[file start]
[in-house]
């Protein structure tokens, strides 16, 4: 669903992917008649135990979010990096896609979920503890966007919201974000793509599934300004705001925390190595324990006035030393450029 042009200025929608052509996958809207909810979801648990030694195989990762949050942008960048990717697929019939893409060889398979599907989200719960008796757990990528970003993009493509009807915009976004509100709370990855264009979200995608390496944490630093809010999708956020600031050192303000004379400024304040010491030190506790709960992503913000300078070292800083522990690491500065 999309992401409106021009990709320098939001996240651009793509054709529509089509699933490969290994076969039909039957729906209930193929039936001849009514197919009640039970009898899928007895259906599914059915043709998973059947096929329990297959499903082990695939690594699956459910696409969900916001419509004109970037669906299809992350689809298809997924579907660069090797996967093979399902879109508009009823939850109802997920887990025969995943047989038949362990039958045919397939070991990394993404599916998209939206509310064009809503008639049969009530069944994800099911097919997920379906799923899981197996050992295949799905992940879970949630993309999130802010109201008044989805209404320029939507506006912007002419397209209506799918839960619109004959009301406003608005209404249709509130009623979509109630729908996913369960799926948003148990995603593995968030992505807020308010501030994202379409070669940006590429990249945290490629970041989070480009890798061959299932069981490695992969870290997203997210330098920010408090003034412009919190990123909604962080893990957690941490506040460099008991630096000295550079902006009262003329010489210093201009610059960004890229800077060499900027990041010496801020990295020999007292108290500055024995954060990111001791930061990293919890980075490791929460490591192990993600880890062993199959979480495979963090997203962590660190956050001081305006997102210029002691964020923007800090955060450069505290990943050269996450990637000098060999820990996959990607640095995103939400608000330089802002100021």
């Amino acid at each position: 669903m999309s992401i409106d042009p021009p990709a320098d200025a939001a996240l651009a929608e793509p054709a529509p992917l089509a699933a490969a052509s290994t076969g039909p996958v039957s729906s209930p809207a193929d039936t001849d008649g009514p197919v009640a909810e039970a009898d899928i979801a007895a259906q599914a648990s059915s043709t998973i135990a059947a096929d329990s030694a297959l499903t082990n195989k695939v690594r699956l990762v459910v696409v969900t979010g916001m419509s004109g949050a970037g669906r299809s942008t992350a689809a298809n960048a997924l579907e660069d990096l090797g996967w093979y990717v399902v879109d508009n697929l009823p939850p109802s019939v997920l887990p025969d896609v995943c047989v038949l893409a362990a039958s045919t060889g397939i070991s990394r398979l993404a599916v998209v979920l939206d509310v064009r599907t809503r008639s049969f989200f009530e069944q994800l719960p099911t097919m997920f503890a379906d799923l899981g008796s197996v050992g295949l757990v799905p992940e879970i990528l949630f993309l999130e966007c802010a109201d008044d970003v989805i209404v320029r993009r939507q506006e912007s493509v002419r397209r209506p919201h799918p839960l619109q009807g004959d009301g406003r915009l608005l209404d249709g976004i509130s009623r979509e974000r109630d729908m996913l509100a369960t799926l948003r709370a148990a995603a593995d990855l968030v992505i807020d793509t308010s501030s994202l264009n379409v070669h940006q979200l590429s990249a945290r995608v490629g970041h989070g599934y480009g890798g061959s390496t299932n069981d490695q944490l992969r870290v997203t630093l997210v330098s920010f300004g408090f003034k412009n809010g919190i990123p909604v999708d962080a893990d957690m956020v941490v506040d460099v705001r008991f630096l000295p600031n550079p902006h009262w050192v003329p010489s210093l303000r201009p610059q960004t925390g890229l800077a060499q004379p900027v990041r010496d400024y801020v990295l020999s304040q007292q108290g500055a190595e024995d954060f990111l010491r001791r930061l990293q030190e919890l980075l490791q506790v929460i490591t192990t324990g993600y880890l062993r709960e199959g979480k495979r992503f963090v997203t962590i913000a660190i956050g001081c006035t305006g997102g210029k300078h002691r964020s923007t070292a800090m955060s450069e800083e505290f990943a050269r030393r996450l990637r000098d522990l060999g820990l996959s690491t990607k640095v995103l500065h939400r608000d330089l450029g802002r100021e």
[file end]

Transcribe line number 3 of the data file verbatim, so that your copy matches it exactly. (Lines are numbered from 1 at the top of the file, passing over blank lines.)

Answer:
């Amino acid at each position: 669903m999309s992401i409106d042009p021009p990709a320098d200025a939001a996240l651009a929608e793509p054709a529509p992917l089509a699933a490969a052509s290994t076969g039909p996958v039957s729906s209930p809207a193929d039936t001849d008649g009514p197919v009640a909810e039970a009898d899928i979801a007895a259906q599914a648990s059915s043709t998973i135990a059947a096929d329990s030694a297959l499903t082990n195989k695939v690594r699956l990762v459910v696409v969900t979010g916001m419509s004109g949050a970037g669906r299809s942008t992350a689809a298809n960048a997924l579907e660069d990096l090797g996967w093979y990717v399902v879109d508009n697929l009823p939850p109802s019939v997920l887990p025969d896609v995943c047989v038949l893409a362990a039958s045919t060889g397939i070991s990394r398979l993404a599916v998209v979920l939206d509310v064009r599907t809503r008639s049969f989200f009530e069944q994800l719960p099911t097919m997920f503890a379906d799923l899981g008796s197996v050992g295949l757990v799905p992940e879970i990528l949630f993309l999130e966007c802010a109201d008044d970003v989805i209404v320029r993009r939507q506006e912007s493509v002419r397209r209506p919201h799918p839960l619109q009807g004959d009301g406003r915009l608005l209404d249709g976004i509130s009623r979509e974000r109630d729908m996913l509100a369960t799926l948003r709370a148990a995603a593995d990855l968030v992505i807020d793509t308010s501030s994202l264009n379409v070669h940006q979200l590429s990249a945290r995608v490629g970041h989070g599934y480009g890798g061959s390496t299932n069981d490695q944490l992969r870290v997203t630093l997210v330098s920010f300004g408090f003034k412009n809010g919190i990123p909604v999708d962080a893990d957690m956020v941490v506040d460099v705001r008991f630096l000295p600031n550079p902006h009262w050192v003329p010489s210093l303000r201009p610059q960004t925390g890229l800077a060499q004379p900027v990041r010496d400024y801020v990295l020999s304040q007292q108290g500055a190595e024995d954060f990111l010491r001791r930061l990293q030190e919890l980075l490791q506790v929460i490591t192990t324990g993600y880890l062993r709960e199959g979480k495979r992503f963090v997203t962590i913000a660190i956050g001081c006035t305006g997102g210029k300078h002691r964020s923007t070292a800090m955060s450069e800083e505290f990943a050269r030393r996450l990637r000098d522990l060999g820990l996959s690491t990607k640095v995103l500065h939400r608000d330089l450029g802002r100021e």